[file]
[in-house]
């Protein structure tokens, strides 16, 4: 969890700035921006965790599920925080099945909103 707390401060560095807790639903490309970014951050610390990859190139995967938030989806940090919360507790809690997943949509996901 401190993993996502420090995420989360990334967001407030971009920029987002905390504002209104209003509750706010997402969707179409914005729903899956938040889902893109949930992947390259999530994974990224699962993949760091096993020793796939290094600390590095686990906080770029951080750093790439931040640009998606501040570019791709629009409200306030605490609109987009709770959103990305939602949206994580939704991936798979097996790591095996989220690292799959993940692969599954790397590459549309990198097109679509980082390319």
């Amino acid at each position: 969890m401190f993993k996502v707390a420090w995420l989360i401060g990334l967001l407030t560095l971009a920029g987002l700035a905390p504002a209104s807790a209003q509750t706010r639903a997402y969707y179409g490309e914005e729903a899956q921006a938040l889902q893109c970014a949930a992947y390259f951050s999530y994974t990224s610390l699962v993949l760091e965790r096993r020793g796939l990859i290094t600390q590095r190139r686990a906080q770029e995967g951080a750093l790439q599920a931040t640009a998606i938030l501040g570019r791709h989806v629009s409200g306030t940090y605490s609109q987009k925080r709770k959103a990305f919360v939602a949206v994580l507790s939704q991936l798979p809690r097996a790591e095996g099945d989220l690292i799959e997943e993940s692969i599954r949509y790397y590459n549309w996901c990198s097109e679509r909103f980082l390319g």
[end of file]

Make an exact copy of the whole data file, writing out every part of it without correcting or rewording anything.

[in-house]
């Protein structure tokens, strides 16, 4: 969890700035921006965790599920925080099945909103 707390401060560095807790639903490309970014951050610390990859190139995967938030989806940090919360507790809690997943949509996901 401190993993996502420090995420989360990334967001407030971009920029987002905390504002209104209003509750706010997402969707179409914005729903899956938040889902893109949930992947390259999530994974990224699962993949760091096993020793796939290094600390590095686990906080770029951080750093790439931040640009998606501040570019791709629009409200306030605490609109987009709770959103990305939602949206994580939704991936798979097996790591095996989220690292799959993940692969599954790397590459549309990198097109679509980082390319």
């Amino acid at each position: 969890m401190f993993k996502v707390a420090w995420l989360i401060g990334l967001l407030t560095l971009a920029g987002l700035a905390p504002a209104s807790a209003q509750t706010r639903a997402y969707y179409g490309e914005e729903a899956q921006a938040l889902q893109c970014a949930a992947y390259f951050s999530y994974t990224s610390l699962v993949l760091e965790r096993r020793g796939l990859i290094t600390q590095r190139r686990a906080q770029e995967g951080a750093l790439q599920a931040t640009a998606i938030l501040g570019r791709h989806v629009s409200g306030t940090y605490s609109q987009k925080r709770k959103a990305f919360v939602a949206v994580l507790s939704q991936l798979p809690r097996a790591e095996g099945d989220l690292i799959e997943e993940s692969i599954r949509y790397y590459n549309w996901c990198s097109e679509r909103f980082l390319g």